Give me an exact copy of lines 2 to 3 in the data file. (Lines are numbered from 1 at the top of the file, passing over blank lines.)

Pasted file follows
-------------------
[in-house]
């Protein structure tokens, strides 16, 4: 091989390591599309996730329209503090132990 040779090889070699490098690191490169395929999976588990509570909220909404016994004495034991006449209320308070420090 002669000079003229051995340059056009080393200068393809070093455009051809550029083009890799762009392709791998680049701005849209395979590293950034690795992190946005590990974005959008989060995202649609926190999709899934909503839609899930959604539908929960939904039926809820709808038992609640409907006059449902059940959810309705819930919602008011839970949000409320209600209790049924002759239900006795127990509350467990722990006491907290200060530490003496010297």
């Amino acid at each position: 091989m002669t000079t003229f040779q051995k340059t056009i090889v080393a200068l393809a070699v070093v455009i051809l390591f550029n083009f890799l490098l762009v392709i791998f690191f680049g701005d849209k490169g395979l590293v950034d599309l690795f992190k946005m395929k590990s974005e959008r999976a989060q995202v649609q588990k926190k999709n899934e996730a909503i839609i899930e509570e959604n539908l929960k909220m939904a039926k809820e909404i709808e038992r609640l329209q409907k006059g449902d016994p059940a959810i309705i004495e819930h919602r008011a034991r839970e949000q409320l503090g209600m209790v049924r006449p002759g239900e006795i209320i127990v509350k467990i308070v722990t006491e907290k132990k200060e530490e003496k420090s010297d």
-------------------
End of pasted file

């Protein structure tokens, strides 16, 4: 091989390591599309996730329209503090132990 040779090889070699490098690191490169395929999976588990509570909220909404016994004495034991006449209320308070420090 002669000079003229051995340059056009080393200068393809070093455009051809550029083009890799762009392709791998680049701005849209395979590293950034690795992190946005590990974005959008989060995202649609926190999709899934909503839609899930959604539908929960939904039926809820709808038992609640409907006059449902059940959810309705819930919602008011839970949000409320209600209790049924002759239900006795127990509350467990722990006491907290200060530490003496010297």
């Amino acid at each position: 091989m002669t000079t003229f040779q051995k340059t056009i090889v080393a200068l393809a070699v070093v455009i051809l390591f550029n083009f890799l490098l762009v392709i791998f690191f680049g701005d849209k490169g395979l590293v950034d599309l690795f992190k946005m395929k590990s974005e959008r999976a989060q995202v649609q588990k926190k999709n899934e996730a909503i839609i899930e509570e959604n539908l929960k909220m939904a039926k809820e909404i709808e038992r609640l329209q409907k006059g449902d016994p059940a959810i309705i004495e819930h919602r008011a034991r839970e949000q409320l503090g209600m209790v049924r006449p002759g239900e006795i209320i127990v509350k467990i308070v722990t006491e907290k132990k200060e530490e003496k420090s010297d």